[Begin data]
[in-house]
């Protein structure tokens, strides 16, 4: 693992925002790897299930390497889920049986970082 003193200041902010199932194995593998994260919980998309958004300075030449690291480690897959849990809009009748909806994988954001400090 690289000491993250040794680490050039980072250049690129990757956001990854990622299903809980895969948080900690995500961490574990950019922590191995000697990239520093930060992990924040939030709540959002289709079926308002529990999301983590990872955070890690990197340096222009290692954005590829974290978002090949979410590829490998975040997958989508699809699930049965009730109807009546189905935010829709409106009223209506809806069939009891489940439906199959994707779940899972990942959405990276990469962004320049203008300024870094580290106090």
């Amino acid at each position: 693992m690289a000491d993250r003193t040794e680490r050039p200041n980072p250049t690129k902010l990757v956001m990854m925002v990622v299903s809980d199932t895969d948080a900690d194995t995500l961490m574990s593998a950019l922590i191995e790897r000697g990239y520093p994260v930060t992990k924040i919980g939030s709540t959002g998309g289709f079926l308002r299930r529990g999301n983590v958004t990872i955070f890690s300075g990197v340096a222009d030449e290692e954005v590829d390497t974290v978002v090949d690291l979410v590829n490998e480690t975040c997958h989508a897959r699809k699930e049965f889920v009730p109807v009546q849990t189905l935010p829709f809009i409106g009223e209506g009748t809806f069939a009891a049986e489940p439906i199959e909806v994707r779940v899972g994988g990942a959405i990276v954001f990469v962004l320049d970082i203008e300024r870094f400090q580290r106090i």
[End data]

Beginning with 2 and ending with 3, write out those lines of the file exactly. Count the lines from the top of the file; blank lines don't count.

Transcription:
């Protein structure tokens, strides 16, 4: 693992925002790897299930390497889920049986970082 003193200041902010199932194995593998994260919980998309958004300075030449690291480690897959849990809009009748909806994988954001400090 690289000491993250040794680490050039980072250049690129990757956001990854990622299903809980895969948080900690995500961490574990950019922590191995000697990239520093930060992990924040939030709540959002289709079926308002529990999301983590990872955070890690990197340096222009290692954005590829974290978002090949979410590829490998975040997958989508699809699930049965009730109807009546189905935010829709409106009223209506809806069939009891489940439906199959994707779940899972990942959405990276990469962004320049203008300024870094580290106090």
């Amino acid at each position: 693992m690289a000491d993250r003193t040794e680490r050039p200041n980072p250049t690129k902010l990757v956001m990854m925002v990622v299903s809980d199932t895969d948080a900690d194995t995500l961490m574990s593998a950019l922590i191995e790897r000697g990239y520093p994260v930060t992990k924040i919980g939030s709540t959002g998309g289709f079926l308002r299930r529990g999301n983590v958004t990872i955070f890690s300075g990197v340096a222009d030449e290692e954005v590829d390497t974290v978002v090949d690291l979410v590829n490998e480690t975040c997958h989508a897959r699809k699930e049965f889920v009730p109807v009546q849990t189905l935010p829709f809009i409106g009223e209506g009748t809806f069939a009891a049986e489940p439906i199959e909806v994707r779940v899972g994988g990942a959405i990276v954001f990469v962004l320049d970082i203008e300024r870094f400090q580290r106090i």